Bill C-218 passed through the Senate with flying colours on Tuesday, bringing single-game betting to the cusp of legalization in Canada.
Those in Canada’s sports industry might call that the best thing since sliced bread, but Saskatchewan Roughriders’ president and CEO Craig Reynolds took it one hyperbole further ahead of the club’s AGM on Wednesday.
“If you look at what’s happened since television, it’s certainly one of, if not the biggest thing, from a revenue opportunity,” Reynolds told Britton Gray of 980 CJME.
“We know football is the most bet-on sport in North America. We have that product here in Canada and as a result of that, we have lots of opportunities to capture fans, capture casual fans and capture fans in markets where the CFL isn’t as strong.”
Canada has had legal sports wagering for decades however Canadians could only place wagers through a parlay bet, which means betting on and correctly predicting the outcome of at least two or more games in order to win the bet. That’s a tough sell for the casual fan.
Approximately $10 billion is wagered annually through illegal bookmaking operations in Canada, usually operated by organized crime. Additionally, more than $4 billion is wagered through offshore online sports wagering sites.
Currently, only $500 million is wagered through legal provincial sports lottery products offered to Canadians, which means many people are betting through illegal and often dangerous means.
CFL commissioner Randy Ambrosie wrote a letter to the standing committee on justice and human rights calling the legislation ‘a vital economic tool’ for the league. In total, Bill C-218 is worth an estimated $2 million per team and $20 million for the league overall, which could help the CFL mitigate the losses suffered amid the COVID-19 pandemic and a cancelled 2020 season.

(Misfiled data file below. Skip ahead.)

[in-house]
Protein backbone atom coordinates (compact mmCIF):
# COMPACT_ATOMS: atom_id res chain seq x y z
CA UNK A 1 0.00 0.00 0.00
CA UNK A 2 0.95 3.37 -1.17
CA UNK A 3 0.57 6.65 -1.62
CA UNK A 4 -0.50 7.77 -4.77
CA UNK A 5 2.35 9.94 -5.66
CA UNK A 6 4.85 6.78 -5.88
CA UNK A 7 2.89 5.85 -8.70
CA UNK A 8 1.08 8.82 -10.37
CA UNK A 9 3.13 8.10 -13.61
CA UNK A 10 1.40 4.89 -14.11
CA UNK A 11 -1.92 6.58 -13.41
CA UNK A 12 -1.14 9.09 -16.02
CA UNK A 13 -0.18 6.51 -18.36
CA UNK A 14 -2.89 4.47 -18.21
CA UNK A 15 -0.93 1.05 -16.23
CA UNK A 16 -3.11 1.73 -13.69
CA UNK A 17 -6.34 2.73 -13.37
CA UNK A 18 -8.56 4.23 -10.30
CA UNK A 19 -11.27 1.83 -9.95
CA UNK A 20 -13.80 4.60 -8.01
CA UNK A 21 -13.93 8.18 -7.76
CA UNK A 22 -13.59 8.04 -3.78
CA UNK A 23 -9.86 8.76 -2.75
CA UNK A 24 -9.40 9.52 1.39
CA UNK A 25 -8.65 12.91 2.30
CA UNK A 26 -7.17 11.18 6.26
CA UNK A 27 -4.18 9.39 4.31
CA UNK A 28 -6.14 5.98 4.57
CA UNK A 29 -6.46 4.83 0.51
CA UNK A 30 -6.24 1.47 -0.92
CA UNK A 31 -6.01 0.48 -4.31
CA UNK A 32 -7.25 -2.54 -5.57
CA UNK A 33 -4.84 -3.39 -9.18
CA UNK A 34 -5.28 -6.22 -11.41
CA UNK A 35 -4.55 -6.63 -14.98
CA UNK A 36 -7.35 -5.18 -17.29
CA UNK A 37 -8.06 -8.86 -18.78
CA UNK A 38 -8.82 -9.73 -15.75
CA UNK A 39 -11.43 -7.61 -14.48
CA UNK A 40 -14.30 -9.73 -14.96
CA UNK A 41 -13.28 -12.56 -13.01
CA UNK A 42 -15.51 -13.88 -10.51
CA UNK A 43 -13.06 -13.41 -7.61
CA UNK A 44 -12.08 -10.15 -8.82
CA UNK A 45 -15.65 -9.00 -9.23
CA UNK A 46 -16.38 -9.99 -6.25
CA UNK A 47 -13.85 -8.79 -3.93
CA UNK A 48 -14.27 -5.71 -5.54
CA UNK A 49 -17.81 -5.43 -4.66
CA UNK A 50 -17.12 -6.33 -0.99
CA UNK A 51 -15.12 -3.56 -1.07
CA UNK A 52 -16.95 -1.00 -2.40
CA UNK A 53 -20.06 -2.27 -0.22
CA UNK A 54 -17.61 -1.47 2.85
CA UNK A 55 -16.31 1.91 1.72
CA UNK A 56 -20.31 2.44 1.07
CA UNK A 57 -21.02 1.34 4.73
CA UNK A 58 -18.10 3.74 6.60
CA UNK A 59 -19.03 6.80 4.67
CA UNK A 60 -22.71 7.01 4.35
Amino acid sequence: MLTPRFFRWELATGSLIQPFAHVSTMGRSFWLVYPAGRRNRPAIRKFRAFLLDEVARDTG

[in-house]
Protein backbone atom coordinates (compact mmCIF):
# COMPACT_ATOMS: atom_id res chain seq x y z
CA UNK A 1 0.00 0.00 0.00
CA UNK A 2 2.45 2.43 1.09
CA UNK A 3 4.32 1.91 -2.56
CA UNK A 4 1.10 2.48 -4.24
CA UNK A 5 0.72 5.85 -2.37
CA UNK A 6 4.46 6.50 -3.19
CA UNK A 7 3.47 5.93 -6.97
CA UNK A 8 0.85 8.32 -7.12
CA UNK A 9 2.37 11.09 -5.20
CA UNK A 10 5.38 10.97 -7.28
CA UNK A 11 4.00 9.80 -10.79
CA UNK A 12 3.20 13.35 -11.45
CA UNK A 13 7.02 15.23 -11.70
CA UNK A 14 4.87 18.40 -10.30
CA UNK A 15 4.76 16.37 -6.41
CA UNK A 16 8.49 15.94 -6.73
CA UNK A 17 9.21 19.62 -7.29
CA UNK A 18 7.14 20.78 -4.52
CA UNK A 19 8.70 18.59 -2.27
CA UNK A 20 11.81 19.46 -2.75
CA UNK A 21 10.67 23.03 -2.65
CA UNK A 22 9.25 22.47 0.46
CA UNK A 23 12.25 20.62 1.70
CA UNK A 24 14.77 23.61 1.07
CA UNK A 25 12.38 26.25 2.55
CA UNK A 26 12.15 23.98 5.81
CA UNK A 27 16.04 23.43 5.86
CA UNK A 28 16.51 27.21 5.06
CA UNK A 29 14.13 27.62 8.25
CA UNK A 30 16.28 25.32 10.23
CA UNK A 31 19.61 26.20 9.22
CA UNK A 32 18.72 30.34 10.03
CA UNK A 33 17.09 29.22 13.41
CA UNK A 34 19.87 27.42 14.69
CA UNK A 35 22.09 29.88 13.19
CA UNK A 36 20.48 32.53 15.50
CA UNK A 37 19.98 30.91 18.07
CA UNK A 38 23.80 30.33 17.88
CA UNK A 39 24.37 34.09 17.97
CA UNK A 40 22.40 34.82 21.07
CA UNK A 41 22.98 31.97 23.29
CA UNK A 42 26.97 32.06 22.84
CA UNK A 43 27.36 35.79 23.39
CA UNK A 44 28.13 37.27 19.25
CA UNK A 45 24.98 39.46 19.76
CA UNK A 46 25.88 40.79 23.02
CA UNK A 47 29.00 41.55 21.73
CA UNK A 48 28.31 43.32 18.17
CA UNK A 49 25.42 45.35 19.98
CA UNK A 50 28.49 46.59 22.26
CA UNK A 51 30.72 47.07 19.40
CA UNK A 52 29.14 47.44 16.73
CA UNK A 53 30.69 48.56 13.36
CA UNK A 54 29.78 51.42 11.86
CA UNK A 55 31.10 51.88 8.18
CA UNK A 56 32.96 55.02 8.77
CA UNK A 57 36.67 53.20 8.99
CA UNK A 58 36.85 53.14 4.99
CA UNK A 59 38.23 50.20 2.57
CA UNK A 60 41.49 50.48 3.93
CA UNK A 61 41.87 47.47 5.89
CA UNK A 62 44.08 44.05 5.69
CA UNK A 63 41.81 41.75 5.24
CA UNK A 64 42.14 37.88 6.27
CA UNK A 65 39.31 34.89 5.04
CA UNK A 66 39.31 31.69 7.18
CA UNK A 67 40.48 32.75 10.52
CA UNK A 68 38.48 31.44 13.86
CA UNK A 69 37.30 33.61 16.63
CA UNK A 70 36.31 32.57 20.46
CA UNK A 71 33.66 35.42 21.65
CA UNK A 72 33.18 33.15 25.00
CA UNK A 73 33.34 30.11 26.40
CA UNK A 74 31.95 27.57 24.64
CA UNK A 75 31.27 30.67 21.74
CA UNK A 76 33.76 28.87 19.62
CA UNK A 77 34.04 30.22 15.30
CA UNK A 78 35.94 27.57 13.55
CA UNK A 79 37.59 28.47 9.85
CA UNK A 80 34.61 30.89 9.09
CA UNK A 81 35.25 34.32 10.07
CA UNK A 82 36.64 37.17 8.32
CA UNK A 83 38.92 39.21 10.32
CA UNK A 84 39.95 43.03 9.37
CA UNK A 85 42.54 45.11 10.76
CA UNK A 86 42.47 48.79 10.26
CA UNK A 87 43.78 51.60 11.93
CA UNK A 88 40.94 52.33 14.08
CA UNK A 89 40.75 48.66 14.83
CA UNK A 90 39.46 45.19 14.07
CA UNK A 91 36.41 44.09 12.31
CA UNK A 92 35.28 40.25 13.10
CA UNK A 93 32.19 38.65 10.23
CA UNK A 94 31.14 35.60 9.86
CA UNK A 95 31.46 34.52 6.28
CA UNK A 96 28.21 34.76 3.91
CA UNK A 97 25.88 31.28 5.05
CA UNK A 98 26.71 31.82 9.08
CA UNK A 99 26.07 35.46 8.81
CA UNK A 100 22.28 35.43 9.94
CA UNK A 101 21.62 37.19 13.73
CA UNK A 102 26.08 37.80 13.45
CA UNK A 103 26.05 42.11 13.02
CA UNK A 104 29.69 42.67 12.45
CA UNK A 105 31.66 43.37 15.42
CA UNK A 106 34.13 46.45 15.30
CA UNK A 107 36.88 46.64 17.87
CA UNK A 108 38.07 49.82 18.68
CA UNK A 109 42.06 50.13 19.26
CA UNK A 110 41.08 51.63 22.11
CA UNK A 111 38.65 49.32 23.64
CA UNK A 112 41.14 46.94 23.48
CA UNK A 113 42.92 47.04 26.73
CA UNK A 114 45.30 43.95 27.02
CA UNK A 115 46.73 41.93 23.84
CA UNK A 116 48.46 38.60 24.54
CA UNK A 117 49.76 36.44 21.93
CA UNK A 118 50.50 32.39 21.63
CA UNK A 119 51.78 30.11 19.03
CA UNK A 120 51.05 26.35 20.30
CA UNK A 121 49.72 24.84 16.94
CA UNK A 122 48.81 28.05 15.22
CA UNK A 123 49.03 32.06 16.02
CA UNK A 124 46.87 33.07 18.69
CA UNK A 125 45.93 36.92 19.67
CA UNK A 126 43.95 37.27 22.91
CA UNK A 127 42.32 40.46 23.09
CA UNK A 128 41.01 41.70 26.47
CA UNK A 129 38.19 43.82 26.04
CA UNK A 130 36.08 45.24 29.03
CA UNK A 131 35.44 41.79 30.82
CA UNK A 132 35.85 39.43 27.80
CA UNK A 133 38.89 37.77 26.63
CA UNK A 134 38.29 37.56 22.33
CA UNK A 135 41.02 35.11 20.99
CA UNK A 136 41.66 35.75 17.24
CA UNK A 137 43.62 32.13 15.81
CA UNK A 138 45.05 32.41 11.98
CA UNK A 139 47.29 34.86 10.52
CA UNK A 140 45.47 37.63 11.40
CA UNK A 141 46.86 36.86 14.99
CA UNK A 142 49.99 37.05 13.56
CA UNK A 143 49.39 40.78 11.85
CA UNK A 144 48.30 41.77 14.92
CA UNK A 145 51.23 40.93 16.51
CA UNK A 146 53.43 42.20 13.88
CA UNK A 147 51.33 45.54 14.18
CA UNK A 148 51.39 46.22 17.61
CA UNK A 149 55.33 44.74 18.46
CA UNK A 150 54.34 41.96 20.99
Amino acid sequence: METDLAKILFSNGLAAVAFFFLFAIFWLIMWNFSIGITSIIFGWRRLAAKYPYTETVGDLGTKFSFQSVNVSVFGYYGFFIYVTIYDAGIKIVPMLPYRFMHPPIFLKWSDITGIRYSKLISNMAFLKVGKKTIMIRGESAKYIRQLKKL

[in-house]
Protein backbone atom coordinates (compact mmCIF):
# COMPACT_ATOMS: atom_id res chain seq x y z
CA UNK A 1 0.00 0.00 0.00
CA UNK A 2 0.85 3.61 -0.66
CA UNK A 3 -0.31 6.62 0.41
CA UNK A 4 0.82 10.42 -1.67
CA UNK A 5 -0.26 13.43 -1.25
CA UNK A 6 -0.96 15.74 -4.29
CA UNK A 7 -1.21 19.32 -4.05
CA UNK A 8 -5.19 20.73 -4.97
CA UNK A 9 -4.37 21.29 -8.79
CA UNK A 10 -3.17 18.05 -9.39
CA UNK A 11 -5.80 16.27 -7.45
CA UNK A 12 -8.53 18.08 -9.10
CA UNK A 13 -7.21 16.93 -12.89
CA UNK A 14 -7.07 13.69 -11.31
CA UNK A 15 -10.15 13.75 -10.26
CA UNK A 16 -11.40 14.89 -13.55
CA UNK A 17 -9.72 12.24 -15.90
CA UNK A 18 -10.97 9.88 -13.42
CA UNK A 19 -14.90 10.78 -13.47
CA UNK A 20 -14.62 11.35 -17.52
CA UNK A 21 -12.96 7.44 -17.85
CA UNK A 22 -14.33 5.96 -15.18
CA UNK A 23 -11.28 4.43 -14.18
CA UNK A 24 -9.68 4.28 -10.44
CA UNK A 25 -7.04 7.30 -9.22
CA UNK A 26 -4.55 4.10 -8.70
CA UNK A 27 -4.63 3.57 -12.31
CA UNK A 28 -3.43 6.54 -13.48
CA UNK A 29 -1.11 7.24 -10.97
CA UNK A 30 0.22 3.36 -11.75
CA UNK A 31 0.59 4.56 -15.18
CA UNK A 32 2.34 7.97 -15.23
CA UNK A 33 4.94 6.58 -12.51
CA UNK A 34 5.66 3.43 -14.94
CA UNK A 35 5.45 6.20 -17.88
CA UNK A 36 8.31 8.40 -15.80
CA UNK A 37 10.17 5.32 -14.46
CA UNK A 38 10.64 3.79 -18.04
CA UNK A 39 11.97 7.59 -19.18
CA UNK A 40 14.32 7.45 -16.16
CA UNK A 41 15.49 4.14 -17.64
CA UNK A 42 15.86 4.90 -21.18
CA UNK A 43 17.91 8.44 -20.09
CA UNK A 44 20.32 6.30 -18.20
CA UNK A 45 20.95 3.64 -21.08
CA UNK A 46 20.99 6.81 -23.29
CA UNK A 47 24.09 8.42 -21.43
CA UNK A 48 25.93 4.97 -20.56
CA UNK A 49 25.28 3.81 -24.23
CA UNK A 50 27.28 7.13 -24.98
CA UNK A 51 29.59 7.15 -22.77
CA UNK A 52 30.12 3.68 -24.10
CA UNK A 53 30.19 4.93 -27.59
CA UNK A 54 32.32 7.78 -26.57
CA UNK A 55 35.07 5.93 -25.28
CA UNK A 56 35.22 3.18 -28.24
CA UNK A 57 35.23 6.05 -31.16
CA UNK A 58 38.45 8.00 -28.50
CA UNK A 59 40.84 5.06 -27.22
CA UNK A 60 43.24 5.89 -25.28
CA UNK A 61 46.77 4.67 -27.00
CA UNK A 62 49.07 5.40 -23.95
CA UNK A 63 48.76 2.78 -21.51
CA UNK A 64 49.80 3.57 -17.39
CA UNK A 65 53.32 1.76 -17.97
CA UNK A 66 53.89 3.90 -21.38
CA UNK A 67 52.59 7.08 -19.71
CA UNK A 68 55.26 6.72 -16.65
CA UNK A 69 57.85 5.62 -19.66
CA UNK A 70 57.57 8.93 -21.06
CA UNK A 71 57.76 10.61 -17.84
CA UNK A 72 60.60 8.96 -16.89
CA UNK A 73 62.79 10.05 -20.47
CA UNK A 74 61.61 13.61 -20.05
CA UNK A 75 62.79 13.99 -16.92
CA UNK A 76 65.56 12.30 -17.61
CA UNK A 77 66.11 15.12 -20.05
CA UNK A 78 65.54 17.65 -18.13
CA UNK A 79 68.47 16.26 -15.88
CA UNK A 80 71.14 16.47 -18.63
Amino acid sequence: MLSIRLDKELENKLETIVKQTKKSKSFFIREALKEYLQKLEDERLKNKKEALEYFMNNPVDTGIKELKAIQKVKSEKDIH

That’s also true for the Saskatchewan Roughriders, who announced later in the evening that they lost more than $7.5 million due to the pandemic cancelled 2020 season.
“There will be opportunities at the team level as it relates to sponsorship and from a fan engagement perspective and hopefully that translates to ticket sales from potentially a casual fan who becomes a bit more of an avid fan through that avenue,” Reynold said.
The Safe and Regulated Sports Betting Act must receive Royal Assent from the Administrator of Canada to become law, which is considered a formality.
Following Royal Assent, provinces will have the authority to deliver a safe, legal, and controlled sports betting option to Canadians. The Government of Saskatchewan is currently considering how they will address the new legislation.
Sponsored by Saskatoon-Grasswood MP Kevin Waugh, a self-identified fan of the Saskatchewan Roughriders, there is plenty of Saskie pride for the rare triumph of a private member’s bill.
“From a league perspective, it is something that is very positive for the league and presents a lot of opportunities and to have that come from someone in Saskatchewan, I think there’s a bit of pride that the province should feel about that,” Reynolds added.